US Military Casualties in Iraq


In September, 2004, we passed a milestone -- 1,000 US military had died in Iraq. This got me to thinking, "This whole war is an outshoot of 9/11" (as our President relishes in reminding us again and again, no matter how ridiculous it sounds). 2,992 people were presumed dead from the four attacks on September 11th (source). When it comes to orders of magnitude, 1,000 is not a gross distance from 2,992.

So, I put together a chart to determine what kind of course we're on -- how long will it be until the number of US soldiers who die in Iraq equals the number of people who died in the September 11th attacks? The answer October or November of 2007 -- less than 3 years into the next President's term.

The data below came from the Iraq Coalition Casualty Count site. I have not done a bunch of research to verify the validity of these numbers, but they certainly seem to pass the "gut check" test based on my daily dose of NPR. 

First, let's look at the number of US military casualties by month in Iraq. This data excludes non-US casualties and it excludes non-military counts. This latter is a fairly big unknown, since no one seems to know how much the US is actually spending on contractors in Iraq, much less how many of those contractors have died. And, the data below excludes the Iraqi civilians who have been killed during the fighting in their streets.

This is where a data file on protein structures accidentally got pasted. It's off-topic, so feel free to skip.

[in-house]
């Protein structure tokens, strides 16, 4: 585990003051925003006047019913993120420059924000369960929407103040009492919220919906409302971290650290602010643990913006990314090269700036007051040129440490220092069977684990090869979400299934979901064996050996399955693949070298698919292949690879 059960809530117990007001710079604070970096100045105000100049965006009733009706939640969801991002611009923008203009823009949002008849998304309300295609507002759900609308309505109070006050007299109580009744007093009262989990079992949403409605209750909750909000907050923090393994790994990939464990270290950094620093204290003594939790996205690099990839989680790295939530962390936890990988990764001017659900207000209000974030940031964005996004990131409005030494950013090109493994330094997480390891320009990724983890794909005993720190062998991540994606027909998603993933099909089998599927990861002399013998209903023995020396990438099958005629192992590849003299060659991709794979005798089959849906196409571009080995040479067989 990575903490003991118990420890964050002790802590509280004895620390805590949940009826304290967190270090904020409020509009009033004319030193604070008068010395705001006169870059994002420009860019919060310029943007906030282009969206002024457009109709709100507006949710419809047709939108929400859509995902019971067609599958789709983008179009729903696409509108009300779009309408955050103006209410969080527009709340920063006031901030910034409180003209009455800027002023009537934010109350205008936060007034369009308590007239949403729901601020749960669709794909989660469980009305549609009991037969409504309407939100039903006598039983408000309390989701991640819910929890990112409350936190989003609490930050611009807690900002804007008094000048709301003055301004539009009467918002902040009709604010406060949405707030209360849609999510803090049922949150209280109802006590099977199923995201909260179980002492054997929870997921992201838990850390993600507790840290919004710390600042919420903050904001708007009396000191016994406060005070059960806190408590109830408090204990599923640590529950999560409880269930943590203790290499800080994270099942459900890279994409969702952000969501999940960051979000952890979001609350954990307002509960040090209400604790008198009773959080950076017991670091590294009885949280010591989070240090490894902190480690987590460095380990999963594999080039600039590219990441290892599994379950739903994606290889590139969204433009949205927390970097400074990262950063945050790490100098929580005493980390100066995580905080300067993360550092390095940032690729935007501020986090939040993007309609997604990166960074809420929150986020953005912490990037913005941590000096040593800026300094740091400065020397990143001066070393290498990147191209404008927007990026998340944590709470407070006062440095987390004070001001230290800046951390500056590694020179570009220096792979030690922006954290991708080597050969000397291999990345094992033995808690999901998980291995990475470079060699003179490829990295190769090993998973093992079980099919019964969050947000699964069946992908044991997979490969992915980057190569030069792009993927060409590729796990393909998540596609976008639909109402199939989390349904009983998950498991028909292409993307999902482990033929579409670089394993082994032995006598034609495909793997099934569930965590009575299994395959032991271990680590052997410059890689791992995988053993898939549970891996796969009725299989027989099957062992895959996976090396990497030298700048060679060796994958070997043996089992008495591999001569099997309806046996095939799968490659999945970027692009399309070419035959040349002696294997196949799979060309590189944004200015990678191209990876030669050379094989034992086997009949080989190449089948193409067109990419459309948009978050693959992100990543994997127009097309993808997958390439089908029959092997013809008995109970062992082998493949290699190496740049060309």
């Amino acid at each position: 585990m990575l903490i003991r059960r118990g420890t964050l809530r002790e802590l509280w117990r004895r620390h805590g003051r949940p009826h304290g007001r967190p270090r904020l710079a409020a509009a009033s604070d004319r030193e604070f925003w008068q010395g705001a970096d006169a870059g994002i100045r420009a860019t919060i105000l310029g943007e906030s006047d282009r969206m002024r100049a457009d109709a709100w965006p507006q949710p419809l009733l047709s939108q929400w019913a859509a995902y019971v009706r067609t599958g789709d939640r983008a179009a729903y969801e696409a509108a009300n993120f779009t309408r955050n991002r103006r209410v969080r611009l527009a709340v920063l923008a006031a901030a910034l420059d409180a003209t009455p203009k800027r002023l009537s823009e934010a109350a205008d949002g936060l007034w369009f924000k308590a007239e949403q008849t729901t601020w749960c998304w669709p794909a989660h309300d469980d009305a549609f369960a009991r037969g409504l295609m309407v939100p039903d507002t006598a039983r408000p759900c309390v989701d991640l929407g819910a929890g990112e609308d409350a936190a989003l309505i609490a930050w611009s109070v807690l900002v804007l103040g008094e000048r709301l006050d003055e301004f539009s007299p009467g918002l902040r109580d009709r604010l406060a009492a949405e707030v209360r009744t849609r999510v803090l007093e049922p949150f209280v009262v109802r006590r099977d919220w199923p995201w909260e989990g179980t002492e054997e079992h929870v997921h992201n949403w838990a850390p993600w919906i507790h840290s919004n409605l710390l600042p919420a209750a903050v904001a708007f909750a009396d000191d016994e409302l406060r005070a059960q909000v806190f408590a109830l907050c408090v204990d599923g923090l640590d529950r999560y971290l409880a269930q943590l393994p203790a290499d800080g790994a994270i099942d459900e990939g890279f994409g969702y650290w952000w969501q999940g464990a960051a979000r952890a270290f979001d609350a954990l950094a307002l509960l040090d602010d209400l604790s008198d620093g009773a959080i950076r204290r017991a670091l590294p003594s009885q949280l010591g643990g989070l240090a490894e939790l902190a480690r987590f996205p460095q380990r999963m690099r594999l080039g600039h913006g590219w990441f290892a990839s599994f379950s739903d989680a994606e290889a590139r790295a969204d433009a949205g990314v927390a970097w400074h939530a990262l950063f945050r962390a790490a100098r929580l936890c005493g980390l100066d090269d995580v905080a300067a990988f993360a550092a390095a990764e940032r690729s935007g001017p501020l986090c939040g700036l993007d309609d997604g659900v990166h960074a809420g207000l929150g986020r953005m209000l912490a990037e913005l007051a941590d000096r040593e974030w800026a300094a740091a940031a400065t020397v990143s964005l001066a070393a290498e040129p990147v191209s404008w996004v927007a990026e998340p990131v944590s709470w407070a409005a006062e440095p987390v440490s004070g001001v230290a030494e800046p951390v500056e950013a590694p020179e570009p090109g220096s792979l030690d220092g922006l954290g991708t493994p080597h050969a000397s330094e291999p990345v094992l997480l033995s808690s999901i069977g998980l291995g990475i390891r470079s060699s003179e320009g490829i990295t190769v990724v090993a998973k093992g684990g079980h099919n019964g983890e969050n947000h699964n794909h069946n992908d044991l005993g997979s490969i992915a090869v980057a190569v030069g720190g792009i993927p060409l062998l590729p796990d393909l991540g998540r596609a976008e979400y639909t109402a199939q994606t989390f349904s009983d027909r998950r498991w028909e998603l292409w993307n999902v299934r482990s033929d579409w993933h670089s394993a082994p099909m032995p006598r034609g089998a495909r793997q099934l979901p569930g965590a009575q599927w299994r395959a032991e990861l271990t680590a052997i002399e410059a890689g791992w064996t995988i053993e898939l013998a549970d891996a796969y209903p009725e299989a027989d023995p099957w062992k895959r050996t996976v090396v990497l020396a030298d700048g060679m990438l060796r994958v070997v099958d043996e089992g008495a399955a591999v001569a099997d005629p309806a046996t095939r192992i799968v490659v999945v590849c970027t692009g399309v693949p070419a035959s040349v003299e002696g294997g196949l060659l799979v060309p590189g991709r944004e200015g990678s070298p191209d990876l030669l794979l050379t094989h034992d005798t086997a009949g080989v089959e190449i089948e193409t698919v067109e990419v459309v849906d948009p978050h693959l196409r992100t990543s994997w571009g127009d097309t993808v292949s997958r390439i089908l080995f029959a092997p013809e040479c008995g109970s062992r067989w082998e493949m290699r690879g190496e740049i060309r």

Note that there has not been any real drop-off in casualties since the governing of Iraq was turned over to the Iraqis in June. Actually, if you put a linear trend line on this data, the trend is upward. But, to be fair, there are not enough data points, and the data is too scattered to reasonably do this. Suffice it to say that the data clearly shows no measurable drop-off in US military deaths in the country.

That gets to the larger question: How long until, at the current pace, we've had as many US troops die as people who died on September 11th? That's what the following chart tries to show.

I have to be honest. I really thought that we would be on track for 2,992 US military deaths in Iraq a lot faster, and it's a little silly to project quite that far out. Still, the chart does make it look like we're on track to kill as many Americans in Iraq during a second Bush term as people who were killed by Al Qaeda on 9/11.

Is this acceptable? Let me go ahead and throw out a couple of obvious counter-arguments here:

  • Argument: The people who died on September 11th were "innocent civilians," whereas the military personnel in Iraq "volunteered to defend our country." My thoughts: This argument rings a little hollow. A human being is a human being. 
  • Argument: The innocent civilians who died were all killed on one day as part of senseless attack, whereas the military personnel are dying over time and are dying for a clear purpose. My thoughts: You simply can't amortize human life -- dead bodies are dead bodies regardless of whether they all died on one day or whether they died over the course of four years. And, there are so many likenesses to Vietnam when it comes to Iraq that I simply have trouble buying the "clear purpose" argument.

I'd love to open up a discussion thread to let people blow holes in this analysis. Unfortunately, my Web skills are not sufficiently savvy to get such a real-time forum working. So, instead, I'll read through emails sent to and try to update this page with thoughts sent to that address.


Send any feedback to